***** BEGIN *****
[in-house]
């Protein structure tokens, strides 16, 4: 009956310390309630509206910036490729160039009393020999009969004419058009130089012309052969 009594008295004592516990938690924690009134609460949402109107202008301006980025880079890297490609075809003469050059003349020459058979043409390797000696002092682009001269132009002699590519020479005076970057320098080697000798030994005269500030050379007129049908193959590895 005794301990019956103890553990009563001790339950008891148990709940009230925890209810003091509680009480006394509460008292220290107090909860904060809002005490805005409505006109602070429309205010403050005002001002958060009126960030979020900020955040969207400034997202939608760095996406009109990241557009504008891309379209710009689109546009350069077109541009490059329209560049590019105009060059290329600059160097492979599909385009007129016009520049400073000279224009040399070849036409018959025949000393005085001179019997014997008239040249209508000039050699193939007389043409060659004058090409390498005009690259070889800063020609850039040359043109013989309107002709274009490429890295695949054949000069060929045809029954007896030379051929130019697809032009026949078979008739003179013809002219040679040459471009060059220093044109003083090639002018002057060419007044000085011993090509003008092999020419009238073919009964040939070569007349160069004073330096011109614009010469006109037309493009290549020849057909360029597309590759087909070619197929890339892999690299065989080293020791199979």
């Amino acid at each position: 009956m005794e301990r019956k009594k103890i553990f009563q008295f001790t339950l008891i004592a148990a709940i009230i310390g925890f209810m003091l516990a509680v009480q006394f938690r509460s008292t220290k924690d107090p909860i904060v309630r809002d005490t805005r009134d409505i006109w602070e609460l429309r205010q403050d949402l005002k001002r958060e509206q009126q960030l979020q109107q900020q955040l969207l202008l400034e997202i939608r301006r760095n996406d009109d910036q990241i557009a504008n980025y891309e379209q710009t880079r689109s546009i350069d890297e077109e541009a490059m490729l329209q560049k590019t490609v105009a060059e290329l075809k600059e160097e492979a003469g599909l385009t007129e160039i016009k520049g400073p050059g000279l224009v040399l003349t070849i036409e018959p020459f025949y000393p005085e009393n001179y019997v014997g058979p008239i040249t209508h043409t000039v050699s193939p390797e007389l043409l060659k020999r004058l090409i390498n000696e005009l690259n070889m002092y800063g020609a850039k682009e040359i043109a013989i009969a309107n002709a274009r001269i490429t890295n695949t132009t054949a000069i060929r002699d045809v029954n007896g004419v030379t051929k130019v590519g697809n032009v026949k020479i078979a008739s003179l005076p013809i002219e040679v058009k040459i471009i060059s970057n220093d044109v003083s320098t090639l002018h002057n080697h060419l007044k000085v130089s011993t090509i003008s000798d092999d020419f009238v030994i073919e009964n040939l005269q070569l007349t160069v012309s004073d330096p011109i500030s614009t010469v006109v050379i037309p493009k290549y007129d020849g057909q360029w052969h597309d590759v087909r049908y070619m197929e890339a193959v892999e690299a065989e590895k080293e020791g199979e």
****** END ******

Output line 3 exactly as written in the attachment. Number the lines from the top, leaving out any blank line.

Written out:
């Amino acid at each position: 009956m005794e301990r019956k009594k103890i553990f009563q008295f001790t339950l008891i004592a148990a709940i009230i310390g925890f209810m003091l516990a509680v009480q006394f938690r509460s008292t220290k924690d107090p909860i904060v309630r809002d005490t805005r009134d409505i006109w602070e609460l429309r205010q403050d949402l005002k001002r958060e509206q009126q960030l979020q109107q900020q955040l969207l202008l400034e997202i939608r301006r760095n996406d009109d910036q990241i557009a504008n980025y891309e379209q710009t880079r689109s546009i350069d890297e077109e541009a490059m490729l329209q560049k590019t490609v105009a060059e290329l075809k600059e160097e492979a003469g599909l385009t007129e160039i016009k520049g400073p050059g000279l224009v040399l003349t070849i036409e018959p020459f025949y000393p005085e009393n001179y019997v014997g058979p008239i040249t209508h043409t000039v050699s193939p390797e007389l043409l060659k020999r004058l090409i390498n000696e005009l690259n070889m002092y800063g020609a850039k682009e040359i043109a013989i009969a309107n002709a274009r001269i490429t890295n695949t132009t054949a000069i060929r002699d045809v029954n007896g004419v030379t051929k130019v590519g697809n032009v026949k020479i078979a008739s003179l005076p013809i002219e040679v058009k040459i471009i060059s970057n220093d044109v003083s320098t090639l002018h002057n080697h060419l007044k000085v130089s011993t090509i003008s000798d092999d020419f009238v030994i073919e009964n040939l005269q070569l007349t160069v012309s004073d330096p011109i500030s614009t010469v006109v050379i037309p493009k290549y007129d020849g057909q360029w052969h597309d590759v087909r049908y070619m197929e890339a193959v892999e690299a065989e590895k080293e020791g199979e």